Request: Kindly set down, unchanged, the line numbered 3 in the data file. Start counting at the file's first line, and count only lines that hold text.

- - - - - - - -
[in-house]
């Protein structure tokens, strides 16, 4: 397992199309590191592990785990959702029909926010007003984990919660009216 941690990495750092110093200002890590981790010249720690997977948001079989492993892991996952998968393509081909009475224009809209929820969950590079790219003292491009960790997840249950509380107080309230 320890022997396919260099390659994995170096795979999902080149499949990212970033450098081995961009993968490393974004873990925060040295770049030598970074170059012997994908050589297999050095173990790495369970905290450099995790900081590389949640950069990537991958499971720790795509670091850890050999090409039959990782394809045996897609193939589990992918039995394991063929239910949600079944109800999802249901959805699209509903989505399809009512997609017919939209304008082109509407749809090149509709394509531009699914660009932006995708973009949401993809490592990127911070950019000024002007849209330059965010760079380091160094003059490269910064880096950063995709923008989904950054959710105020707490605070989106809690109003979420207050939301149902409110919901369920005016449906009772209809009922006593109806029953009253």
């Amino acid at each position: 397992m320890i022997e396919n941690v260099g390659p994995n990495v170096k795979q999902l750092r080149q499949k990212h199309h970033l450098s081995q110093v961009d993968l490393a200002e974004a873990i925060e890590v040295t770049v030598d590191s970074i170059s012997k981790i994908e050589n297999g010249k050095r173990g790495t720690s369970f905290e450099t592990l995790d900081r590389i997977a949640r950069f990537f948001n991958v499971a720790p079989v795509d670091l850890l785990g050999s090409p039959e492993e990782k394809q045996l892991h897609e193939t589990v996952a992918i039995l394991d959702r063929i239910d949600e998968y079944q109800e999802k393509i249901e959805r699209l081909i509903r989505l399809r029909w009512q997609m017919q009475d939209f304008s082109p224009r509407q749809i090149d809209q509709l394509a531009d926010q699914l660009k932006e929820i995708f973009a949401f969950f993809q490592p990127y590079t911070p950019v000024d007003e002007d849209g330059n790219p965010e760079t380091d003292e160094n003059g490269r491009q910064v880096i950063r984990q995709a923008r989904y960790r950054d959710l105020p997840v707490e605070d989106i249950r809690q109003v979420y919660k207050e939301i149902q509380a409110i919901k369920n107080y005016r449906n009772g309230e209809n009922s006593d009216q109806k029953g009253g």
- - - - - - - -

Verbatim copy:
């Amino acid at each position: 397992m320890i022997e396919n941690v260099g390659p994995n990495v170096k795979q999902l750092r080149q499949k990212h199309h970033l450098s081995q110093v961009d993968l490393a200002e974004a873990i925060e890590v040295t770049v030598d590191s970074i170059s012997k981790i994908e050589n297999g010249k050095r173990g790495t720690s369970f905290e450099t592990l995790d900081r590389i997977a949640r950069f990537f948001n991958v499971a720790p079989v795509d670091l850890l785990g050999s090409p039959e492993e990782k394809q045996l892991h897609e193939t589990v996952a992918i039995l394991d959702r063929i239910d949600e998968y079944q109800e999802k393509i249901e959805r699209l081909i509903r989505l399809r029909w009512q997609m017919q009475d939209f304008s082109p224009r509407q749809i090149d809209q509709l394509a531009d926010q699914l660009k932006e929820i995708f973009a949401f969950f993809q490592p990127y590079t911070p950019v000024d007003e002007d849209g330059n790219p965010e760079t380091d003292e160094n003059g490269r491009q910064v880096i950063r984990q995709a923008r989904y960790r950054d959710l105020p997840v707490e605070d989106i249950r809690q109003v979420y919660k207050e939301i149902q509380a409110i919901k369920n107080y005016r449906n009772g309230e209809n009922s006593d009216q109806k029953g009253g």